17. A p tient w ith history of bip ol r d isord er is d itted to p sychi tric hosp it l in n cute nic ep isod e. H er ed ic tions inclu d e n SSRI nd benzod i zepine, w hich re both d iscontinu ed on d ission. An ntipsychotic nd ood st bilizer re st rted . Tw o d ys fter d ission, she c lls the nu rsing st ff to her bed . She is extre ely frightened nd co p l ins excited ly th t she c nnot stop looking u p . On ex in tion, her eyes re noted to be d evi ted up w rd , bil ter lly. Which of the follow ing sid e effects is ost consistent w ith her p resent tion? (A) (B) (C) (D) (E)

N MS Ocu logyric crisis Retrocollis Torticollis Tris u s

Questions 18 and 19 A 59-ye r-old w o n w ith long history of generlized nxiety d isord er (GAD) tells her p ri ry c re d octor th t 2 d ys go w hile in crow d ed su p errket she felt d izzy, long w ith ssoci ted he rt p lp it tions, p ressu re on her chest, nd frightening sense of d oo . Shortly there fter, she fell u nconsciou s nd w oke u p inu tes l ter to crow d rou nd her. She felt so ew h t better nd rejected others’ d vice th t n bu l nce be c lled . She qu ickly d e her w y ho e. 18. Which of the follow ing w ou ld be the ost p p rop ri te next step in her n ge ent? (A) (B) (C) (D) (E)

Cognitive-beh vior l ther p y Electroc rd iogr (ECG) Re ssu r nce th t her cond ition is benign Short- cting benzod i zep ines SSRI

Que s tions : 14–24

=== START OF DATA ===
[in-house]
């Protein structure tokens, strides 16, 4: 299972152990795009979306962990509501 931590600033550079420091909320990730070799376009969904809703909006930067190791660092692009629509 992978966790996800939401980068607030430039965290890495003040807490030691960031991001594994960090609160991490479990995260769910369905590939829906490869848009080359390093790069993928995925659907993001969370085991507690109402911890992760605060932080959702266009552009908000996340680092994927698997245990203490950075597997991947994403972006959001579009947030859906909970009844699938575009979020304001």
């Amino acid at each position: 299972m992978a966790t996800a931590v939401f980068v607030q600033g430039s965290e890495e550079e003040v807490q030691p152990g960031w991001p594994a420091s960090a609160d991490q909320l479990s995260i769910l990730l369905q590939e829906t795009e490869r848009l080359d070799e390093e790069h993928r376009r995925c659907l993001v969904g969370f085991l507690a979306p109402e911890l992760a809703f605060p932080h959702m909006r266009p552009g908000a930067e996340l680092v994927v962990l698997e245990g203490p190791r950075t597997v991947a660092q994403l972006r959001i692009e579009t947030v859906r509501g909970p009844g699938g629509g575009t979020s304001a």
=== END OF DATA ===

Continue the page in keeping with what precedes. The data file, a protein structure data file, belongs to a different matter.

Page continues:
19. Which of the follow ing d i gnoses is the i p ort nt to ru le ou t first? (A) (B) (C) (D) (E)

ost

Acu te stress d isord er C rd iov scu l r d ise se GAD Illness nxiety d isord er P nic tt ck

20. A 28-ye r-old le p resents to you r office bec u se he w nts to stop p rticu l rly d isturbing beh vior. H e tells you th t he often goes on p u blic tr ins w ith the intention of trying to ru b his genit ls on other p eop le w ithou t their consent. H e continu es to h ve f nt sies bou t this, bu t he w ishes to stop bec u se he is fr id of getting into trou ble. Which of the follow ing is his ost likely d i gnosis? (A) (B) (C) (D) (E)

Exhibitionistic d isord er Frotteu ristic d isord er Sexu l sochis d isord er Sexu l s d is d isord er Voyeu ristic d isord er

Questions 21 and 22 A 53-ye r-old n presents to your office co pl ining of w orsening d epression. H e st tes th t he no longer enjoys spend ing ti e w ith his f ily, he is only getting few hours of sleep t night, nd his ppetite is uch low er th n it used to be. H e feels tired ll d y long. You d ecid e to initi te n SSRI. 21. Which of the follow ing sid e effects is he ost likely to exp erience fter 3 onths of tre t ent? (A) (B) (C) (D) (E)

Di rrhe H e d ches N u se Sed tion Sexu l d ysfu nction

169

to feel d epressed , helpless, nd hopeless, nd he su bsequ ently overd oses on his ed ic tion. H is w ife find s hi u nconsciou s nd p roceed s to c ll 911. Which of the follow ing w ou ld be the ost likely c u se of d e th? (A) (B) (C) (D) (E)

C rd i c rrhyth i Resp ir tory f ilu re Seizu re Shock Stroke

Questions 23 and 24 A 19-ye r-old n w ith no p reviou s psychi tric history is noted by his college roo te to be cting biz rrely for the p st onth nd h lf, h ving convers tions w ith people w ho re not there, w lking rou nd the d or itory roo n ked , nd ccusing the roo te of c lling the Dep rt ent of H o el nd Secu rity to h ve hi onitored . The p tient’s vit l signs re ll w ithin nor l li its nd his neurologic ex in tion show s no d eficits or bnor lities. 23. Which of the follow ing tests w ou ld be ost usefu l in the initi l d i gnosis of this p tient? (A) (B) (C) (D) (E)

Co p lete blood cou nt (CBC) Erythrocyte sed i ent tion r te (ESR) Liver fu nction tests N oncontr st CT sc n of the br in Toxicology screen